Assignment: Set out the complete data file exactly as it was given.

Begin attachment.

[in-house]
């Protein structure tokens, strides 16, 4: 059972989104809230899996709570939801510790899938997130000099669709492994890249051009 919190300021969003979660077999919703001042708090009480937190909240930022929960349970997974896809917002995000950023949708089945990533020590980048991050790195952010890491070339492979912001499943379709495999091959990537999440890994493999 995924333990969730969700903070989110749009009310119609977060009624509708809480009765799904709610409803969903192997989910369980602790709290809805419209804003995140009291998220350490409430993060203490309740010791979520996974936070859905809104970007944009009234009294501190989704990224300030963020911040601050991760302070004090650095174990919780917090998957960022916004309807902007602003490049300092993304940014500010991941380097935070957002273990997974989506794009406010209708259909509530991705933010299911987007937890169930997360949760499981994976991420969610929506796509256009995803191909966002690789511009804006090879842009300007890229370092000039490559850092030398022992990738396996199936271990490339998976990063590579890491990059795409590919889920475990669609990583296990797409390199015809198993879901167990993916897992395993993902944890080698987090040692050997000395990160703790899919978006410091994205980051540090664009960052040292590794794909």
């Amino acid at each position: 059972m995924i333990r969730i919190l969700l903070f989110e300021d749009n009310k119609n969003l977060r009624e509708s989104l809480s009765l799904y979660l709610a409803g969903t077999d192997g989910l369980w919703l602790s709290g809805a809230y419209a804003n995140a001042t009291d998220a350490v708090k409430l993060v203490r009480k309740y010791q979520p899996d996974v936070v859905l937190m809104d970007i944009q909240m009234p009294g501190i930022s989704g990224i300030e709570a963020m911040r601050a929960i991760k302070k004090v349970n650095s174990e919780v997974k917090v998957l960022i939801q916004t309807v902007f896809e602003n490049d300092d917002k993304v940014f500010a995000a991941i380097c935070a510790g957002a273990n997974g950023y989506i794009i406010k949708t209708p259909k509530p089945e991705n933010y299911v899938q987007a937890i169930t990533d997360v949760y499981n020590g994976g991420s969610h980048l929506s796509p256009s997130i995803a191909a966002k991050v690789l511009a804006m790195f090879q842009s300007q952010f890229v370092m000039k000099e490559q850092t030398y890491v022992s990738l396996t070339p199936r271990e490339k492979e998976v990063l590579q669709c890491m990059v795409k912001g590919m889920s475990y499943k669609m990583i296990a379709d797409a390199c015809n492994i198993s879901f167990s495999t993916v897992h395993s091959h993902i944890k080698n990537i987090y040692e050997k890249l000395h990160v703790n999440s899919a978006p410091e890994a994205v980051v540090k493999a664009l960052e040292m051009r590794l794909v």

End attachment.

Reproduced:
[in-house]
């Protein structure tokens, strides 16, 4: 059972989104809230899996709570939801510790899938997130000099669709492994890249051009 919190300021969003979660077999919703001042708090009480937190909240930022929960349970997974896809917002995000950023949708089945990533020590980048991050790195952010890491070339492979912001499943379709495999091959990537999440890994493999 995924333990969730969700903070989110749009009310119609977060009624509708809480009765799904709610409803969903192997989910369980602790709290809805419209804003995140009291998220350490409430993060203490309740010791979520996974936070859905809104970007944009009234009294501190989704990224300030963020911040601050991760302070004090650095174990919780917090998957960022916004309807902007602003490049300092993304940014500010991941380097935070957002273990997974989506794009406010209708259909509530991705933010299911987007937890169930997360949760499981994976991420969610929506796509256009995803191909966002690789511009804006090879842009300007890229370092000039490559850092030398022992990738396996199936271990490339998976990063590579890491990059795409590919889920475990669609990583296990797409390199015809198993879901167990993916897992395993993902944890080698987090040692050997000395990160703790899919978006410091994205980051540090664009960052040292590794794909």
């Amino acid at each position: 059972m995924i333990r969730i919190l969700l903070f989110e300021d749009n009310k119609n969003l977060r009624e509708s989104l809480s009765l799904y979660l709610a409803g969903t077999d192997g989910l369980w919703l602790s709290g809805a809230y419209a804003n995140a001042t009291d998220a350490v708090k409430l993060v203490r009480k309740y010791q979520p899996d996974v936070v859905l937190m809104d970007i944009q909240m009234p009294g501190i930022s989704g990224i300030e709570a963020m911040r601050a929960i991760k302070k004090v349970n650095s174990e919780v997974k917090v998957l960022i939801q916004t309807v902007f896809e602003n490049d300092d917002k993304v940014f500010a995000a991941i380097c935070a510790g957002a273990n997974g950023y989506i794009i406010k949708t209708p259909k509530p089945e991705n933010y299911v899938q987007a937890i169930t990533d997360v949760y499981n020590g994976g991420s969610h980048l929506s796509p256009s997130i995803a191909a966002k991050v690789l511009a804006m790195f090879q842009s300007q952010f890229v370092m000039k000099e490559q850092t030398y890491v022992s990738l396996t070339p199936r271990e490339k492979e998976v990063l590579q669709c890491m990059v795409k912001g590919m889920s475990y499943k669609m990583i296990a379709d797409a390199c015809n492994i198993s879901f167990s495999t993916v897992h395993s091959h993902i944890k080698n990537i987090y040692e050997k890249l000395h990160v703790n999440s899919a978006p410091e890994a994205v980051v540090k493999a664009l960052e040292m051009r590794l794909v």